Advanced Computing in the Age of AI | Saturday, February 24, 2024

Mellanox Cranks InfiniBand Bandwidth Up To 100 

InfiniBand network equipment supplier Mellanox Technologies had been hinting that it would be able to get its first 100 Gb/sec products out the door perhaps in late 2014 or in early 2015, and it turns out that this will happen sooner rather than later. The timing is not accidental, but rather precise, and specifically aims to get the next jump up in InfiniBand bandwidth and drop in latency timed to the next big processor announcement from Intel, which is widely expected in the fall just in time for end-of-year cluster buying.

Mellanox is unveiling the new Switch-IB chip for 100 Gb/sec InfiniBand at the International Super Computing 2014 conference in Leipzig, Germany this week, but don't think InfiniBand is only for parallel clusters running technical simulations. InfiniBand has been used by Microsoft as the underpinning of its Bing Maps and has been deployed by a number of public cloud vendors to support simulation and analytics workloads. Database appliances and clustered storage arrays often have InfiniBand linking multiple server or storage nodes together as an internal fabric even if these devices talk to the outside world using Ethernet, Fibre Channel or other protocols.

A case can always be made to stick with Ethernet in the datacenter because it is the volume leader and it is what most companies know, but at the same time, the alternative case can always be made that InfiniBand usually offers the highest bandwidth and the lowest latency at any given time, no matter how much technology is moved over from InfiniBand to Ethernet. Mellanox itself has been narrowing the gap between Ethernet and InfiniBand in its most recent generations with its SwitchX-2 ASICs, which are designed to run both InfiniBand and Ethernet protocols at 40 Gb/sec and 56 Gb/sec speeds.

But with the Switch-IB ASICs that are being previewed at ISC'14 this week, Mellanox has created a chip that only speaks InfiniBand rather than trying to do both protocols. The reason, explains Gilad Shainer, vice president of marketing at Mellanox, is that supporting both protocols on a Switch-X chip always means making sacrifices on the InfiniBand side because Ethernet support adds complexity and overhead because it needs to support protocols such as BGP, MLAG, and others, and this overhead impacts the performance of the InfiniBand side of a Switch-X chip. As it does from time to time, Mellanox wants to push the lower limits of latency as it pushes up bandwidth to reach 100 Gb/sec for the InfiniBand protocol, and that is why there is not a Switch-X3 chip being announced this week, but rather a new Switch-IB chip.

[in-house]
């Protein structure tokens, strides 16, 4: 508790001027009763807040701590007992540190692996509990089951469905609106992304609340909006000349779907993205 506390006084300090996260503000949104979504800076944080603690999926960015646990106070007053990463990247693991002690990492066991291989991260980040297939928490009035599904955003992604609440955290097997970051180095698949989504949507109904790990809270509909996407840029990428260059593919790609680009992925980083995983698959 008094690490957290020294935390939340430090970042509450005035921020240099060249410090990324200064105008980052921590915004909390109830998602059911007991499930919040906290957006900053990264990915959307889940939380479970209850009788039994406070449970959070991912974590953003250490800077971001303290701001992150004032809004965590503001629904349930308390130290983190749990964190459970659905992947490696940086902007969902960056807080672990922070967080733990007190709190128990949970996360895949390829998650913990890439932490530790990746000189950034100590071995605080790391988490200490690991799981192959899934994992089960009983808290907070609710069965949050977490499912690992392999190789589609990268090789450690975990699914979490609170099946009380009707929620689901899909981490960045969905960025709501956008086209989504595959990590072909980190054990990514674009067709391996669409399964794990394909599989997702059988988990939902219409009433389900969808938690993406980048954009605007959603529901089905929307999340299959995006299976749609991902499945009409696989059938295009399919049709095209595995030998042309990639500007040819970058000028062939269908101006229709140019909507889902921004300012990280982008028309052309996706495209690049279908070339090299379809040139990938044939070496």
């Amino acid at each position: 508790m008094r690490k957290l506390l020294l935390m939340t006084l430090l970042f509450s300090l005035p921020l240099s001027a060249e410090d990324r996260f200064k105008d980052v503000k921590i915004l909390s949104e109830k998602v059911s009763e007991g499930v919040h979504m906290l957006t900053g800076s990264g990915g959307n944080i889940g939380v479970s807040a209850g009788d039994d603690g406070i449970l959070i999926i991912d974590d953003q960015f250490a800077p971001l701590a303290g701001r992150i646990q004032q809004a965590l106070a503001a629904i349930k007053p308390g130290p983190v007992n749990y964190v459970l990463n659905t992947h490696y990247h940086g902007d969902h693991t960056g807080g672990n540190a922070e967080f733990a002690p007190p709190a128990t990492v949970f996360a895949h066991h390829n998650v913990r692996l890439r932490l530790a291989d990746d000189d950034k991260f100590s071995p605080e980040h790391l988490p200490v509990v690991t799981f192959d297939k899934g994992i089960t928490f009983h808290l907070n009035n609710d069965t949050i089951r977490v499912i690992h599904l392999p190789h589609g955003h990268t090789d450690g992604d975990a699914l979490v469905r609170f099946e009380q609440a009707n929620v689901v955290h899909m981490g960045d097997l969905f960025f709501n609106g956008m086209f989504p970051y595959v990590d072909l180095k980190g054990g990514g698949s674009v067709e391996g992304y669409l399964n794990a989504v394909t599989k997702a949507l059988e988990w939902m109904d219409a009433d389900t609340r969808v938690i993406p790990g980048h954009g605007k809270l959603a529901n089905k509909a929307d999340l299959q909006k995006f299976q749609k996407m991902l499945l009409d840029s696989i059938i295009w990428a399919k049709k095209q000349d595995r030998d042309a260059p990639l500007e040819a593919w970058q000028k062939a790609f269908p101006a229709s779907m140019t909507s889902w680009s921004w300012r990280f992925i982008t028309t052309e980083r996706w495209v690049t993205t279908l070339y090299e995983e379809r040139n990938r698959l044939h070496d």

"Because it is InfiniBand-only, we can pack more ports into it and reduce the latency by almost half," says Shainer. Moving forward, Shainer confirmed Mellanox will deliver other Switch-X chips – presumably to be called the Switch-X3 – that will support both InfiniBand and Ethernet protocols.

This Switch-IB ASIC is the companion to the circuits used on the Connect-IB host adapters that Mellanox has already put into the field. Those Connect-IB chips support two 56 Gb/sec Fourteen Data Rate (FDR) InfiniBand ports, and Shainer says they laid the groundwork for the move to 100 GB/sec Enhanced Data Rate (EDR) InfiniBand on the server side. (It is not much of a stretch to convert one of these Connect-IB adapters into a single port, 100 Gb/sec device, but there is no point in doing so until there is a 100 Gb/sec switch to drive it.) Mellanox has similarly already demonstrated back in March that it can manufacture copper, optical, and silicon photonics cables capable of handling 100 Gb/sec traffic. With the Switch-IB ASIC, the set will be complete and the 100 Gb/sec roll out can begin in earnest.

The Switch-IB chip has 144 SerDes (that's network speak for serializer/deserializer) circuits, and the lane speeds range from 1 Gb/sec to 25 Gb/sec speeds. You gang up four lanes to get a port, and that is what gets you to the top speed of 100 Gb/sec per port.

With the SwitchX-2 chip that was used to implement 40 Gb/sec and 56 Gb/sec InfiniBand as well as 10 Gb/sec and 40 Gb/sec Ethernet protocols, the ASIC had 144 PHY transceivers, and speeds ranged from 1 Gb/sec up to 14 Gb/sec (where FDR gets its name). The SwitchX-2 ASIC offered an aggregate switching bandwidth of 4.03 Tb/sec and a port-to-port hop running the InfiniBand protocol at 56 Gb/sec was 200 nanoseconds.